Youthful zeal fires up drive for action as UN meets
World leaders under pressure to address perils facing the planet
On the north lawn of the UN complex in Manhattan sits a see-through set of cuboid tents linked by tunnels.
To illustrate the effect of urban pollution, activists will fill the plastic space with choking, lead-filled smog this week.
The project gets under way as delegates from around the world gather for a climate action summit called by Antonio Guterres, the UN secretary general.
The summit has garnered worldwide attention for the presence of Greta Thunberg, the 16-year-old Swedish activist who will give a keynote address.
Ms Thunberg is a rock star in the year-long climate-strike protest movement that is demanding a move away from the carbon economy. She argues that politicians are not serious in tackling a crisis that will be irreversible in just a few years.
At events late last week, the air in New York was thick with youthful voices chanting "Greta" over and over.
The UN held a climate event for youth from around the world on Saturday. There was a sense of euphoria among many of the young attendees, mixed with zealous certainty in their cause. "Why are we studying for a future we won't have," said one attendee.
This is a very precious movement. Jayathma Wickramanayake, the Sri Lankan politician appointed as Mr Guterres' youth envoy, described on Sunday the generational shift that was manifest at UN headquarters.
“Yesterday was an incredible moment of solidarity,” she said. “This is a generation that is conveying their choices. They are changing their lives. Let’s make sure they don’t fight alone.”
Alongside climate protests, the disciples of Ms Thunberg want to change the western lifestyle they blame for global warning.
A few miles away from the UN complex, a separate meeting, the Social Good Summit, convened on Sunday at a theatre and community building at the north end of Central Park.
One of the panellists, Omar Itani described the challenge posed by the clothing industry. The Lebanese founder of the outfit FabricAid told of his work to ensure every piece of clothing is worn and never goes to waste.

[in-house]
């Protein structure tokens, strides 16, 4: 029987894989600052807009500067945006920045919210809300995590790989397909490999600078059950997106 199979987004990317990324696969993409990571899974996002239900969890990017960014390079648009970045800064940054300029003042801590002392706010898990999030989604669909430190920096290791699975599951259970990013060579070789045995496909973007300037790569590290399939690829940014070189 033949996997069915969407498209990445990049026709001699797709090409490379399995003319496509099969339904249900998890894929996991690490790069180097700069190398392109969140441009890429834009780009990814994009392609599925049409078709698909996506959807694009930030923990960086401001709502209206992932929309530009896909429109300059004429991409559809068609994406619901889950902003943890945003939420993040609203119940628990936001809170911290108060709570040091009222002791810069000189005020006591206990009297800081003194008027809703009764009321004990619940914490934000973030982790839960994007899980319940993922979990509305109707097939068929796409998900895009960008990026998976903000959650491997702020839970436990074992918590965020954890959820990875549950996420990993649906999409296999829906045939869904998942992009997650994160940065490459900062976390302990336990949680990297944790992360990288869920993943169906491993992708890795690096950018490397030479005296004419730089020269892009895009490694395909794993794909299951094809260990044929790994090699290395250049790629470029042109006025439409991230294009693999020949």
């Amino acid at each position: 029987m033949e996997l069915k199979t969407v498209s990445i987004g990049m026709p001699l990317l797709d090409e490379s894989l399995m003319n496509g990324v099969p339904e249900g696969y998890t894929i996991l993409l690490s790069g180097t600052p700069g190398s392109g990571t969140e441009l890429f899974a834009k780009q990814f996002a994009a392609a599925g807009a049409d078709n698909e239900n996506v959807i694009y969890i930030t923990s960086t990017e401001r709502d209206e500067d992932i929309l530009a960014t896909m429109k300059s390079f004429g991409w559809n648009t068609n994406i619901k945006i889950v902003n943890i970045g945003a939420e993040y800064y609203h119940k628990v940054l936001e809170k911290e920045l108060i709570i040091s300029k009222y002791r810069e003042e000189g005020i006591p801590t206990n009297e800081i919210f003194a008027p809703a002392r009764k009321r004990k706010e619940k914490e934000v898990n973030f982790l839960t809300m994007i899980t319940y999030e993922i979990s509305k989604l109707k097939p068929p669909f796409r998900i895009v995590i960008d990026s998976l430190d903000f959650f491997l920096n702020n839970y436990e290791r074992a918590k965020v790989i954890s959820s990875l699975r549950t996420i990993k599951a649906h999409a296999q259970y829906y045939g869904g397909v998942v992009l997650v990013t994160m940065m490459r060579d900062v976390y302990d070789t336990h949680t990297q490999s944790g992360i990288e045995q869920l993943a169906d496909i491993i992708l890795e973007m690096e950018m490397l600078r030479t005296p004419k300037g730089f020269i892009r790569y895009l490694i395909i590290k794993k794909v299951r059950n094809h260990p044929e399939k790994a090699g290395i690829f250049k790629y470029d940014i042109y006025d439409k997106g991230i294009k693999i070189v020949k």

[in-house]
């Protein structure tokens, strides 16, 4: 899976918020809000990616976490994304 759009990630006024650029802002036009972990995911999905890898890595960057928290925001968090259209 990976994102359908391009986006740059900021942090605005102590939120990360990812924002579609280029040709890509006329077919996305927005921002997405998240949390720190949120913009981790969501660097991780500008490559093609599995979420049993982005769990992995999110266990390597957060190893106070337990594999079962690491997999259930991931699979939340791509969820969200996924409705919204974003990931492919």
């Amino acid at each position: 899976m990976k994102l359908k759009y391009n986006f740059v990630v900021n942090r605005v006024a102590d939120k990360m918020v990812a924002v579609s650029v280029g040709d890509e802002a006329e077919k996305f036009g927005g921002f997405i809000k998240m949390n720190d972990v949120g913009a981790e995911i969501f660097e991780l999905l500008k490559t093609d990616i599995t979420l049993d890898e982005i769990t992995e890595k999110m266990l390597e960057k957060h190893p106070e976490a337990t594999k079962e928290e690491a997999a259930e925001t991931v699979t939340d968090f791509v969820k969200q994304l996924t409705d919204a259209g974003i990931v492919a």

Three years after he founded FabricAid with two university friends, it now collects 100 tonnes of clothes every month to either redistribute to the poor or recycle for new cloth.
The scale of waste in fashion is vast. The clothing trade is responsible for more carbon emissions that airlines.
Mr Itani explained how much still has to change. “There are 1.7 billion items from UK alone not worn every year,” he said. “The UK population is only 70 million but the equivalent of one piece for every person in China and the US combined is thrown away in UK.
“It’s crazy. We need a mind shift.”
Politicians have embraced the activists. States are expected to re-commit to the 2015 Paris Climate Accord at the UN summit on Monday. Big pledges to curb the carbon economy are expected.
“There are many challenges ahead of us, but there are also solutions that we can adopt if we commit to working together and accelerating our pledges to act,” proclaimed Amina J Mohammed, the UN deputy secretary general.
No one pretended that easy choices are on offer.
At the Social Good Summit on Sunday, a stall sold wristbands that would allow wearers to show support for particular development goals. The cheaper set was made of plastic, just like the tunnels that will fill with pollution later this week.
There is much to underline the point that it is difficult to be purist about saving the planet.
Updated: September 22, 2019 09:58 PM